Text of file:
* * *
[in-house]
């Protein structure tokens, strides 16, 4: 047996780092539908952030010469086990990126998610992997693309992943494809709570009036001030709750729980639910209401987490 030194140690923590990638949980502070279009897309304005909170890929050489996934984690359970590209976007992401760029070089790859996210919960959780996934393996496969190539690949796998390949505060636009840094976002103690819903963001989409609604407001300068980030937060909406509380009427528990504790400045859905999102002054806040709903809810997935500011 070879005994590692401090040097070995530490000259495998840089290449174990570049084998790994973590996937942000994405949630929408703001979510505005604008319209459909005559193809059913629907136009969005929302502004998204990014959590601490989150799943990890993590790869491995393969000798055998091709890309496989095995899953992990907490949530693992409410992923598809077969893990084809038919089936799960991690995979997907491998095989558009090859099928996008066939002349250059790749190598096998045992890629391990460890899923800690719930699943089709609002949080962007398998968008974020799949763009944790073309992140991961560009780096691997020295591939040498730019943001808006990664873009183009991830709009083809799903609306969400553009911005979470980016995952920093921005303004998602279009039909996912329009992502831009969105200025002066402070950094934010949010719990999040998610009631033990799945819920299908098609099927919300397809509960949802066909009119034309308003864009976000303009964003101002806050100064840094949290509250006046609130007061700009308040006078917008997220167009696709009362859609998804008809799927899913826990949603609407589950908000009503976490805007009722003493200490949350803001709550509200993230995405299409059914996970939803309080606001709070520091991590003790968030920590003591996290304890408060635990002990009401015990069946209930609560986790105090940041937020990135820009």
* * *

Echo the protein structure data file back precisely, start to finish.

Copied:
[in-house]
């Protein structure tokens, strides 16, 4: 047996780092539908952030010469086990990126998610992997693309992943494809709570009036001030709750729980639910209401987490 030194140690923590990638949980502070279009897309304005909170890929050489996934984690359970590209976007992401760029070089790859996210919960959780996934393996496969190539690949796998390949505060636009840094976002103690819903963001989409609604407001300068980030937060909406509380009427528990504790400045859905999102002054806040709903809810997935500011 070879005994590692401090040097070995530490000259495998840089290449174990570049084998790994973590996937942000994405949630929408703001979510505005604008319209459909005559193809059913629907136009969005929302502004998204990014959590601490989150799943990890993590790869491995393969000798055998091709890309496989095995899953992990907490949530693992409410992923598809077969893990084809038919089936799960991690995979997907491998095989558009090859099928996008066939002349250059790749190598096998045992890629391990460890899923800690719930699943089709609002949080962007398998968008974020799949763009944790073309992140991961560009780096691997020295591939040498730019943001808006990664873009183009991830709009083809799903609306969400553009911005979470980016995952920093921005303004998602279009039909996912329009992502831009969105200025002066402070950094934010949010719990999040998610009631033990799945819920299908098609099927919300397809509960949802066909009119034309308003864009976000303009964003101002806050100064840094949290509250006046609130007061700009308040006078917008997220167009696709009362859609998804008809799927899913826990949603609407589950908000009503976490805007009722003493200490949350803001709550509200993230995405299409059914996970939803309080606001709070520091991590003790968030920590003591996290304890408060635990002990009401015990069946209930609560986790105090940041937020990135820009």